Our Guide to the Essential Texas Party Albums
More than once someone has asked, “If I wanted to throw a party at my house and I wanted that Texas sound, what should I play?” Well if your house is in Buffalo, New York, then you can play the Goo Goo Dolls and probably half the crowd would say “Yeah, that’s Texas.” Hopefully the other half would correctly recognize the Goo Goos are a local band from Buffalo.
And unfortunately that’s sort of the situation here in Texas. This state has many transplants who really couldn’t identify a true Texas artist outside the obvious (Willie Nelson, Dixie Chicks). So I’m stepping up to your service, a native Texan with a working knowledge of our state’s great artists, with a collection of albums made by our native boys and girls. And true to Texas, you can ask someone else from around here and they’ll come up with a completely different list – and want to kick the ass of the guy who came up with this one. So let’s party and forget where you got this list:
1. Texas Tornados Live From Austin TX – Recorded for the venerable TV show “Austin City Limits” in 1990, by the supergroup featuring Doug Sahm, Freddy Fender, Augie Meyers and Flaco Jimenez. A brilliant gumbo pot of blues, country, Tejano and rock and roll with memory-tugging versions of Fender’s “Wasted Days and Wasted Nights,” the Sir Douglas Quintet’s “She’s About A Mover” and a rollicking “96 Tears,” this single CD spans the incredible breadth of Texas music. It’s worth the price of admission just to hear Fender sing “Baby What You Want Me To Do.” This CD is a party all by itself.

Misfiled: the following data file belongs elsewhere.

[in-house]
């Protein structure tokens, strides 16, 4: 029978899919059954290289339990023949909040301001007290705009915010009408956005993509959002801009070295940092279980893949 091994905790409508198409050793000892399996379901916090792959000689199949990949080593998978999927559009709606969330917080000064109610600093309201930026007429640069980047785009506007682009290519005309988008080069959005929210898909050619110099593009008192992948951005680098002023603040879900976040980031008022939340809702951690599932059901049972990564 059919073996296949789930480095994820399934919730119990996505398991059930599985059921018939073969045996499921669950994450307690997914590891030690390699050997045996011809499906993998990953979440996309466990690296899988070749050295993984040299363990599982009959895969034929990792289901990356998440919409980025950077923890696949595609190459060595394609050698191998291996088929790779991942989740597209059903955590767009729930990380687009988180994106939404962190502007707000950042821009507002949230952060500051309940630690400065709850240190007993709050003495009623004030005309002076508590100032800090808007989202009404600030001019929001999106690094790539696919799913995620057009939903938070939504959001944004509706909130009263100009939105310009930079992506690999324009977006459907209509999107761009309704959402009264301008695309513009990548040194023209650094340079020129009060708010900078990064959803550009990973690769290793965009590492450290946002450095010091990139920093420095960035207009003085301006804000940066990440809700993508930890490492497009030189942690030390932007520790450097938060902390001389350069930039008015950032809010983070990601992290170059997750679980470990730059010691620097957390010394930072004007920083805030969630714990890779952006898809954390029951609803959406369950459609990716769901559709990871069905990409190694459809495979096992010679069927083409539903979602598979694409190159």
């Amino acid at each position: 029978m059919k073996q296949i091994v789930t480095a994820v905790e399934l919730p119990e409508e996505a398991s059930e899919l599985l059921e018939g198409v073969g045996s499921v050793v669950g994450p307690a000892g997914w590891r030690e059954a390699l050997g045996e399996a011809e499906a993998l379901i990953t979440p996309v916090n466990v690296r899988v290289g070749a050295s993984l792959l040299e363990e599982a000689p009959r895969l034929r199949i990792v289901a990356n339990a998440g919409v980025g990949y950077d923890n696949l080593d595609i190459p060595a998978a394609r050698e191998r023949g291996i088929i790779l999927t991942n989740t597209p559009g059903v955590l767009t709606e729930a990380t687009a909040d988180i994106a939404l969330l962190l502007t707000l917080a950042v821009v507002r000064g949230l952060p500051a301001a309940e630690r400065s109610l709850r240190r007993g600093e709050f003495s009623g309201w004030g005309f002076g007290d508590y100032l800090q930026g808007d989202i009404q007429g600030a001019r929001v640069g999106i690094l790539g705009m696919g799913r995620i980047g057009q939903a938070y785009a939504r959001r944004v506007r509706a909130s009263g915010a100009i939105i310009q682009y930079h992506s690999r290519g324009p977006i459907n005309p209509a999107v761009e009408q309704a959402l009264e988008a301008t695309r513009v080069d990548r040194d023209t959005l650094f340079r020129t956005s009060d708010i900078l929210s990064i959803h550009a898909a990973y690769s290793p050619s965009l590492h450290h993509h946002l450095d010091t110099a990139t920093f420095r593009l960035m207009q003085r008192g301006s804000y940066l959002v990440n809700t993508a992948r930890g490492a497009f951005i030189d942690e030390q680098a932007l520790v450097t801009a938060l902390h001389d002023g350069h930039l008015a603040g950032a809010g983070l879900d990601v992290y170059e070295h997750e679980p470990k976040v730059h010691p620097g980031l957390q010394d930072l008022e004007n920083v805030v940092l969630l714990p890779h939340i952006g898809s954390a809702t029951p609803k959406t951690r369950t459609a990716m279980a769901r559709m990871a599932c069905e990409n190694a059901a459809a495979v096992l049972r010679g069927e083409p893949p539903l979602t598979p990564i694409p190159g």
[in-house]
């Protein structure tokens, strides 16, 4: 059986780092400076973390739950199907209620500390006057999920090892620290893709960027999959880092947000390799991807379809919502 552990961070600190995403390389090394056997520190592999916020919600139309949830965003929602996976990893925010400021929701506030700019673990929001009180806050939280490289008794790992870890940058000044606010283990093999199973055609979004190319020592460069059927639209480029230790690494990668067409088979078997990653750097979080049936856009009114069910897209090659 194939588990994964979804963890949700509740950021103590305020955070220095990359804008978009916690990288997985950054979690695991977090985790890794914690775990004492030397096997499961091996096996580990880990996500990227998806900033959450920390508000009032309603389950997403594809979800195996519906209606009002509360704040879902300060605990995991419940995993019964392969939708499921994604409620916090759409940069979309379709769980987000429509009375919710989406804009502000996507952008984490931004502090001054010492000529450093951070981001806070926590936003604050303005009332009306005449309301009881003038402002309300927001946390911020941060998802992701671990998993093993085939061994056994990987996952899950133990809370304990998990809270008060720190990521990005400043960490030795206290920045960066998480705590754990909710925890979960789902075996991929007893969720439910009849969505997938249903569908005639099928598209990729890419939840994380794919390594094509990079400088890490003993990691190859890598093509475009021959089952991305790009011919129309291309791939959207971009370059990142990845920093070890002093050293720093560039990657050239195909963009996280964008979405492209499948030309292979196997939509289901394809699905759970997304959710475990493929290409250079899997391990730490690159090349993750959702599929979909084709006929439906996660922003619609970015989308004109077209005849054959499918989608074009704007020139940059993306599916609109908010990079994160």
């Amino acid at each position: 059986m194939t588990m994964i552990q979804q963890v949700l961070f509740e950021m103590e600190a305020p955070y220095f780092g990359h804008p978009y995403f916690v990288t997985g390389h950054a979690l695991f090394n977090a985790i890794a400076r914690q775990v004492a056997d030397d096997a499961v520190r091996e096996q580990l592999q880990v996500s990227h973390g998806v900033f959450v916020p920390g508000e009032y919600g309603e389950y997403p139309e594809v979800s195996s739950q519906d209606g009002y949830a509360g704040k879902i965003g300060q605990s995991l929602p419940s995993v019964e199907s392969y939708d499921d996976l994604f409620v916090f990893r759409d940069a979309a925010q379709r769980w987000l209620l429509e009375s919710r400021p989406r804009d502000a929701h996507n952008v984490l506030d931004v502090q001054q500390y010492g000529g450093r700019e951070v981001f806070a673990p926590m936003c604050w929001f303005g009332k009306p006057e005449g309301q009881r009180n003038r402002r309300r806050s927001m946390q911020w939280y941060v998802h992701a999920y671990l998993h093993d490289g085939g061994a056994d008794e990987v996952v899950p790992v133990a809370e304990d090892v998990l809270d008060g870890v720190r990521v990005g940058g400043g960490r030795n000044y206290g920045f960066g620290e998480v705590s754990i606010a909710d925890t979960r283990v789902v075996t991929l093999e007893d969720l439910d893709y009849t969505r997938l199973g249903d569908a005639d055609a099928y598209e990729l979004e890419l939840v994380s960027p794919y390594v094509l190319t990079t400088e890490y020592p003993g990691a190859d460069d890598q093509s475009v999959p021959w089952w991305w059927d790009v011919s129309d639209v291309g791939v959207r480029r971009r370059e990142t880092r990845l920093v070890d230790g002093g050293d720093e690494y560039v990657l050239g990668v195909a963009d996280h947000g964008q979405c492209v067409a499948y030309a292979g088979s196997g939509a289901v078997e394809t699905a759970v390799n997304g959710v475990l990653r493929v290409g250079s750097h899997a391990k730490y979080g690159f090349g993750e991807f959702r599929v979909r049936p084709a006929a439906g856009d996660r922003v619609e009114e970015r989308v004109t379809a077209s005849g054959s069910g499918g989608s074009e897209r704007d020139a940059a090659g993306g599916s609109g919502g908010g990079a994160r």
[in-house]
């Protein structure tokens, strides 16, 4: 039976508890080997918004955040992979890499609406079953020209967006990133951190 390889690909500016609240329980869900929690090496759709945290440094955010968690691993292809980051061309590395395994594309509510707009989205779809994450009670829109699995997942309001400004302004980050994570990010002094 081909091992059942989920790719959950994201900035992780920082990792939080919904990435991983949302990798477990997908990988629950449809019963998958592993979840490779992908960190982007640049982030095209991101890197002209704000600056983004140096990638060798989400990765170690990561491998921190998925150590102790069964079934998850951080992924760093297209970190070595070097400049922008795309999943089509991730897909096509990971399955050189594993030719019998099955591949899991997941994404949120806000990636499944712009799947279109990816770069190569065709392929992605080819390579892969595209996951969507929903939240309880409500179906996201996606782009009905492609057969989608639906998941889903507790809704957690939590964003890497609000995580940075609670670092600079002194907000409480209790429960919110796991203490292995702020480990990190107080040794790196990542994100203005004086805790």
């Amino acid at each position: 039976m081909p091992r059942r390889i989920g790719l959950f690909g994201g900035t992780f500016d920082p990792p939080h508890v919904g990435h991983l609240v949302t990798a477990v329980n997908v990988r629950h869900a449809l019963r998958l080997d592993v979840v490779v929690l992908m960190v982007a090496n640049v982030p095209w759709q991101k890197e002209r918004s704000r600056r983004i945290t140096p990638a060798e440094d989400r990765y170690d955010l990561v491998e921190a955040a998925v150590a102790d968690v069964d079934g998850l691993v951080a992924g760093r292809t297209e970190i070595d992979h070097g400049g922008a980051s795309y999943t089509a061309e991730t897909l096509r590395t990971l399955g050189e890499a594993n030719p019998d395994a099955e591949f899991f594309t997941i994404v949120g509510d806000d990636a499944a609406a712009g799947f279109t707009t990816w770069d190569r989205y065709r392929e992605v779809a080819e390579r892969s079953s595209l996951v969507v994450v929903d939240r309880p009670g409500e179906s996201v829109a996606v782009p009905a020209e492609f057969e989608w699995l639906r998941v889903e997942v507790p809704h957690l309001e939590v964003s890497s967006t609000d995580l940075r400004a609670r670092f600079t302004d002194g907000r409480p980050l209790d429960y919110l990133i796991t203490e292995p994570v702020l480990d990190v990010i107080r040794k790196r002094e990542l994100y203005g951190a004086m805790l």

2. The “Chirping” Crickets – When four Lubbock boys cut this album way back in 1957, they had no idea how much this music would transform the world. Songs like “Oh Boy!,” “Not Fade Away” and “That’ll Be The Day” made their writer and singer Buddy Holly a star and the latter would become a hit. This is the birth of rock and roll as we have come to know it – written and performed by members of a rock band. In fact, the record caught the ears of four young musicians in Liverpool, and in a few more years the world would change yet again.